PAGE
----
The future of energy in Scotland: consultation analysis

An independent analysis of the responses to the consultation on a Scottish Energy Strategy: The Future of Energy in Scotland.

1. Introduction

1.1. The Scottish Government consultation on a draft Energy Strategy was one of four consultations in relation to the energy sector published by the Scottish Government in January 2017:

  • Consultation on a draft Scottish Energy Strategy.
  • Consultation on a draft Onshore Wind Policy Statement.
  • Consultation on Scotland's Energy Efficiency Programme ( SEEP).
  • Consultation on Local Heat and Energy Efficiency Strategies ( LHEES) and District Heat Regulation.

1.2. This report focuses on the draft Energy Strategy only. Separate reports have been prepared on the other consultations. [2]

1.3. The consultation document on the draft Energy Strategy set out the vision for the future energy system in Scotland to 2050. The long-term vision set by the draft Energy Strategy is for a modern, integrated, clean energy system, delivering reliable energy supplies at an affordable price in a market that treats all consumers fairly.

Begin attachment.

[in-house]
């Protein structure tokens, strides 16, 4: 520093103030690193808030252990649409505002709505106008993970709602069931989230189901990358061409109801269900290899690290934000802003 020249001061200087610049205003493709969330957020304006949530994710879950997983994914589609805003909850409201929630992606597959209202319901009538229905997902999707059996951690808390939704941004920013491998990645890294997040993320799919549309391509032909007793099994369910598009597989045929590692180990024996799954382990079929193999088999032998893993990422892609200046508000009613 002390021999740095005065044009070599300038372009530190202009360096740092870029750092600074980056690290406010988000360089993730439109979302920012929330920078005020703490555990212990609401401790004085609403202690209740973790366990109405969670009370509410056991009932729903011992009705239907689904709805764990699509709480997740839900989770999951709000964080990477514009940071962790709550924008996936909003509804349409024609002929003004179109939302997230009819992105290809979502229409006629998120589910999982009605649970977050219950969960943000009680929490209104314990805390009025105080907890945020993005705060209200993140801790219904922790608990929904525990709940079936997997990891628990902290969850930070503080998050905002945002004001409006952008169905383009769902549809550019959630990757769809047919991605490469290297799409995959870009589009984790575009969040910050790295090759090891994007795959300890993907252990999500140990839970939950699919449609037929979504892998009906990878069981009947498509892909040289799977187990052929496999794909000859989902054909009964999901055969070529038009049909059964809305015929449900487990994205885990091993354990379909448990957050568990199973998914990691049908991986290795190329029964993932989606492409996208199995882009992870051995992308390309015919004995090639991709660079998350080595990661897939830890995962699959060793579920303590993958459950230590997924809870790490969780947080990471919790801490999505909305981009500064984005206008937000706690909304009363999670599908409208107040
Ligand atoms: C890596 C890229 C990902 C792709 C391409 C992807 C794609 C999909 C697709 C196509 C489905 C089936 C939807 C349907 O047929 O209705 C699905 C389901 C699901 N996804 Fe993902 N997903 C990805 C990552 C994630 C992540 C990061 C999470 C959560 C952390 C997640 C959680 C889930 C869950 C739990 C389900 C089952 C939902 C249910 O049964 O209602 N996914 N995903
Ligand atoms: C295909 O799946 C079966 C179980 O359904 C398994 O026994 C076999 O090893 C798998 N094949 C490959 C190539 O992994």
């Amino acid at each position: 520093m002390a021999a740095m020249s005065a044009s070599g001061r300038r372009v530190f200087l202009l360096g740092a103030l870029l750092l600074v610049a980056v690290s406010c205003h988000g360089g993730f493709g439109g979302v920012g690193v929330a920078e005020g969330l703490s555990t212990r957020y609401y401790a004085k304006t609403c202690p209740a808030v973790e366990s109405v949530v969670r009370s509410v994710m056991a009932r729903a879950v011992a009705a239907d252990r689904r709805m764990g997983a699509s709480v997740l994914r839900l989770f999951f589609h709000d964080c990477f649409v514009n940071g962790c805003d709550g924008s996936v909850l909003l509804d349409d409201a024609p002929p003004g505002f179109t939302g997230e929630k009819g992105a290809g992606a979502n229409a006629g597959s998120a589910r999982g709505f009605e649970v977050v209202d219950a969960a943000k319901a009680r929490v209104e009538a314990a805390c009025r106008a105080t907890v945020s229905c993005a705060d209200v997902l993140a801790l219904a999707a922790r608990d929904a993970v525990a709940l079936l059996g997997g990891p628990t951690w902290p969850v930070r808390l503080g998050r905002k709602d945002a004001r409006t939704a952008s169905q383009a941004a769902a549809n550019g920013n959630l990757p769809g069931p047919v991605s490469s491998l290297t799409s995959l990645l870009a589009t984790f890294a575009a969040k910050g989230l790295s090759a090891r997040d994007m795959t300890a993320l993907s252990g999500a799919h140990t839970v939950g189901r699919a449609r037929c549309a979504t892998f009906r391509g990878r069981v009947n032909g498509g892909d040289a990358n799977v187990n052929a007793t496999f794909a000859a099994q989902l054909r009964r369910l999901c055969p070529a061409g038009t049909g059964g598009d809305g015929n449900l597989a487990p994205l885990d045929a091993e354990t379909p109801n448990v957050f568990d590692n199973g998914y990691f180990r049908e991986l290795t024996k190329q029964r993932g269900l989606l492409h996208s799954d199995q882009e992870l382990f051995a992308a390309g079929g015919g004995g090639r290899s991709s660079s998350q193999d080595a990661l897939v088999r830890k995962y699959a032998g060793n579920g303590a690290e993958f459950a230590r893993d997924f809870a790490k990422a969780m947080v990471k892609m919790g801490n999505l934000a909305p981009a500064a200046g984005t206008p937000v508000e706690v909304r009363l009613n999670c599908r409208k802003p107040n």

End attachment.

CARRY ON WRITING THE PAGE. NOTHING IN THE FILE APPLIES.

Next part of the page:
1.4. The consultation asked seventeen questions and covered a range of issues under four chapter headings: Meeting our Energy Needs, Transforming Energy Use, Smart Local Energy Systems and Delivery, Monitoring and Engagement.

1.5. The consultation ran from 24 January until 30 May 2017.

Respondent Profile

1.6. There were 252 responses analysed in this report: 200 from organisations and 52 from individuals. [3] A list of all those organisations that submitted a response to the consultation is included in Appendix 1. A small number of the responses submitted by organisations will not be published.

1.7. The first column in the following table provides details of the overall groupings that were applied across the consultation on the draft Energy Strategy.

Respondent Groups
Main Categories Categories for draft Energy Strategy Number
Academia / Research / Training Academia / Research / Training 17
Community Community 7
Business / Industry Energy - engineering / network 15
Energy - non-renewable 8
Energy - renewable 25
Energy - utility 8
Energy - other 10
Non-energy 2
Total Business / Industry 68
Network / Professional / Trade Energy - engineering / network 4
Energy - non-renewable 2
Energy - renewable 8
Energy - other 10
Non-energy 19